The grandson of Phillippe I de Merode, Jean-Phillipe-Eugène de Merode, Marquis of Westerlo, subsequently became one of the family’s most emblematic figures. Nicknamed the ‘Field-Marshal’ de Merode, Jean-Phillipe Eugène was an important military player of his time. He fought alongside some great names such as the Duke of Marlborough. He was one of the youngest knights of the order of the ‘Toison d’Or.’ The Field-Marshal had a significant impact on the Castle’s architecture as well as the Westerlo site and region.


In the 18th Century, the extinction of the Merode-Houffalize, Merode-Deinze and Merode-Montfort branches as well as some strategic alliances allowed the family to reaffirm its power in the region that would from now on be known as Belgium. Through certain alliances the family received certain properties and titles such as ‘Prince of Rubempré’, ‘Prince d’Everberg’ ‘Prince de Grimbergen’ and ‘Marquis of Trélon.’


During the French Revolution, the Austrian Netherlands were invaded by republican troops and were incorporated within the French Republic. Certain Merode family dwellings were confiscated and privileges abolished. Westerlo was ‘repurchased’ by a friend of the family in order to avoid direct confiscation. It wasn’t until Napoleon came to power on the 18th May 1804, that the Merodes were able to return from exile in Germany to recover their assets and some of their titles. However, the privileges of the nobility were never reinstated which urged certain members of the family to take up active roles in diplomacy and politics.


Charles-Guillaume-Ghislain de Merode Westerlo was a minister under the reign of the Austrians dating back to 1787 and he then held different posts under different regimes such as Magistrate of Brussels from 1805 to 1810, Senator of the French Empire from 1809 onwards, Field Marshall of the court of King William I of the Netherlands at the time when the Belgian provinces were part of the Kingdom of the Netherlands.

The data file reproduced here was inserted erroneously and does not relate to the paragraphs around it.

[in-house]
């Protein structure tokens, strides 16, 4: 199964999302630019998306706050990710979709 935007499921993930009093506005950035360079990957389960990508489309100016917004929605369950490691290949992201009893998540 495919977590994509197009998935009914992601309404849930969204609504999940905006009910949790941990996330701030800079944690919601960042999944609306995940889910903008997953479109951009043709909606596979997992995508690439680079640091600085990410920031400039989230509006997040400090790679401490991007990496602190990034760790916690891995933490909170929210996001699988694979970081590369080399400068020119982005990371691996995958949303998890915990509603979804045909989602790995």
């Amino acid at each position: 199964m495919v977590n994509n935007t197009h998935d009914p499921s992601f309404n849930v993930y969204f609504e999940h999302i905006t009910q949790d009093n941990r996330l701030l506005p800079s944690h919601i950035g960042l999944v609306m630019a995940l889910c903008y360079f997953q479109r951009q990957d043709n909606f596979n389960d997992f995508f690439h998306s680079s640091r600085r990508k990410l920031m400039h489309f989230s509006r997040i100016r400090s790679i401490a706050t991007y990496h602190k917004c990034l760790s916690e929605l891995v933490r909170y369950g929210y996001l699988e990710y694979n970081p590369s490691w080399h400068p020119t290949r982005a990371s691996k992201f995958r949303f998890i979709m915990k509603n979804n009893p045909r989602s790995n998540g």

His children, Henri, Félix, Frédéric and Werner, have subsequently played a key role in the Belgian Revolution and then later in the political life of the young kingdom of Belgium. Joining combat near to Berchem, during the Revolution, Frédéric was even elevated to the status of a new national hero, while Félix played an important role as a member of the Provisional Government and the National Congress. After the initial legislative elections of this young democracy, Henri de Merode took up the position of Senator while his brothers Félix and Werner sat in Parliament.


All the current Merodes descend from Henri, Félix and Werner. Some continue to play an important role in Belgian politics and diplomacy.


More recently, in 1913 following his father Henri de Merode who was President of the Senate, Count Charles de Merode, (Marquis of Westerlo, Prince of Rubempré and Grimbergen, Count of the Holy Roman Empire), became the mayor of Westerlo at the age of 25. He married Marguerite-Marie de Laguiche in 1919, daughter of the Marquis of Laguiche. He stayed however without descendents until 1946, when he adopted Prince Philibert-Albert de Merode and his wife who was born Henriette de Vogue. Prince Philibert-Albert de Merode died accidently in 1958 in a car crash in Cortenburg. His widow married Count Geoffroy Budes de Guébriant in 1961. She still lives in Westerlo Castle.


In 1930, on the anniversary of 100 years of Belgian Independence, all members of the Merode family were elevated from the title of Count de Merode to Prince de Merode. The eldest child of the family still holds the title of “Prince de Merode, Marquis of Westerlo, Prince of Rubempré and of Grimberge, Count of the Holy Roman Empire.” The current head of the house of Merode is Charles-Guillaume the son of Prince Xavier de Merode, the eldest brother of Prince Philibert-Albert de Merode.


Prince Simon de Merode (1981) has been responsible for Westerlo Castle since 2006.


Thanks to the non-profit making organisation the “Freinds of Westerlo Castle,” major renovation and maintenance projects have started in 2013, to ensure that the castle reflects its magical and fascinating history and that of the surrounding region.